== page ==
When Christ comes, I really do feel like the Atonement will feel like a magic wand, but for where we are here and now, the Atonement takes a lot of time, and it's not fair to anyone to just say, "Oh, well, that's what the Atonement is for" in a way, and with a tone that passes a type of judgement on the victim that just makes them feel more worthless and more like crap because of things that they literally cannot control - such as flashbacks and trauma triggers and even damage that has happened inside their brain.
So maybe this is where atheists "GET" something that maybe a large part of the Christian world doesn't seem to understand - there are a lot of things (it would appear) that Christ doesn't actually "FIX" (at least not immediately). This is something that tries the faith of many Christians across the world. There is no immediate magic wand for victims of abuse. That's the true, hard-cold-truth of the tragedy. And then to see the Christian world pass judgement on each other in heartless ways invalidating the tragedy of what's actually happened to that person's body and mind makes belief in a God who is supposed to "fix" everything to be something they can't actually believe in.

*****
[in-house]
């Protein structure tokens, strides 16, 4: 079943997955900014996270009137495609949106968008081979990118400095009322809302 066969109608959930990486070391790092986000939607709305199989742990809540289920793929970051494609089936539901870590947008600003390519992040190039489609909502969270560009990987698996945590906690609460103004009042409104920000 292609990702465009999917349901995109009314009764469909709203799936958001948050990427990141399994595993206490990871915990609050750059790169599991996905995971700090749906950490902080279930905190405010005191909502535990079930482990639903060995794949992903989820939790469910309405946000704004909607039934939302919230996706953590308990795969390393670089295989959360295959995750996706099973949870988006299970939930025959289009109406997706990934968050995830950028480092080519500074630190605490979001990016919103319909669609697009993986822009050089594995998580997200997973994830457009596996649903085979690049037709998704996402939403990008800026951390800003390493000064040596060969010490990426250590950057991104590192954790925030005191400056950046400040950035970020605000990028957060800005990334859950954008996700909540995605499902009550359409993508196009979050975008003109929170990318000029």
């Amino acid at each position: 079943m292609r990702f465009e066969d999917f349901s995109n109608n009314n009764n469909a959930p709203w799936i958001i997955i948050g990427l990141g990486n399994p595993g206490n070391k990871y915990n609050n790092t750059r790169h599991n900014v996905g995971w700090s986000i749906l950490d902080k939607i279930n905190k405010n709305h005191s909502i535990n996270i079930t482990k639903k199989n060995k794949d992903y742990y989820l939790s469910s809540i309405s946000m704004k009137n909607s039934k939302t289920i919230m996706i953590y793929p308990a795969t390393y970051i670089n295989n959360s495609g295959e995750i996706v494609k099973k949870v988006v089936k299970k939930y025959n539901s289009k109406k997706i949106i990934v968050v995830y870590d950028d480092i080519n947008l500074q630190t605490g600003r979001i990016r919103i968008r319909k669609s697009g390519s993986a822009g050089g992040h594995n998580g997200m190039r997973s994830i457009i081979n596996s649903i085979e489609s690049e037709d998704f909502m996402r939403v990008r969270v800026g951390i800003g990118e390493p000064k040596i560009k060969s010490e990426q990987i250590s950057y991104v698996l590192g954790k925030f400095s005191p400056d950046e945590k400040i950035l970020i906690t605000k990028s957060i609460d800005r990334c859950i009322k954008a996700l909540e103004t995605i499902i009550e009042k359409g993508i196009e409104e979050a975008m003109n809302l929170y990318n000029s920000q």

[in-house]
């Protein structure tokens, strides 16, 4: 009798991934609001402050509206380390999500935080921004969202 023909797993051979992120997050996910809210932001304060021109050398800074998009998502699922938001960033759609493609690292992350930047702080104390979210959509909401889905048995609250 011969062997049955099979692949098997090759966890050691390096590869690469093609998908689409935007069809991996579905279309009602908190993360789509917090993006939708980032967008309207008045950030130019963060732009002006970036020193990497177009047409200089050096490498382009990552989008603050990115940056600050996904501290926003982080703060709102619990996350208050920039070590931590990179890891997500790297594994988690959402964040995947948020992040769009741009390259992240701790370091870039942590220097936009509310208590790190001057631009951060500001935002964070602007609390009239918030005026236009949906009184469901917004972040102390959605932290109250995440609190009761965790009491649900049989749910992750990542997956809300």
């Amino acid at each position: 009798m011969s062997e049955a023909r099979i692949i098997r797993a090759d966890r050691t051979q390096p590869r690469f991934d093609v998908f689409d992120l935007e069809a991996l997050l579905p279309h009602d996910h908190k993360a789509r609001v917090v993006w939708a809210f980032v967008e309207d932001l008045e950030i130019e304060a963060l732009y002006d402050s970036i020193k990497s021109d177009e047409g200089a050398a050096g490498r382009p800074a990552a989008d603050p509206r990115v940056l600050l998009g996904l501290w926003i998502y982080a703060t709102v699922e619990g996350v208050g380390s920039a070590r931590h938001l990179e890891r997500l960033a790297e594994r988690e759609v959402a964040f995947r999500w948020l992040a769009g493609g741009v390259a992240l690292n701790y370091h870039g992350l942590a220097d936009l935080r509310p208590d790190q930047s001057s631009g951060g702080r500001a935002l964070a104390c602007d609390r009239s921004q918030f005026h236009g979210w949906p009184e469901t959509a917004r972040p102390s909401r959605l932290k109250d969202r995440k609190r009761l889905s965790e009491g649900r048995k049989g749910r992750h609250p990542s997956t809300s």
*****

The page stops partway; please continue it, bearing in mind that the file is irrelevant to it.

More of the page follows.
Honestly, I don't blame them.
I used to make blanket statements about the Atonement and the way it heals people in a really ignorant fashion, and the ignorance of that person I used to be is something that I literally cannot stand. It makes me sick in a way. I'm grateful I didn't have childhood trauma - I'm extremely fortunate, but people who have not been through trauma need to also open their minds, pull up their sleeves, stop passing judgement, and get to work in a way that helps them understand what life is really about.
Life is not about having your perfect family life with only your biological children who have no problems. There are a lot of problems in the world.
Life is also not about fixing problems immediately and having a quick fix solution to every problem. Some things simply just take time because that is how our bodies are made.
Hopefully I can be a more compassionate or understanding voice in the Christian
world when I proclaim my beliefs in the WAYS the Savior can heal us.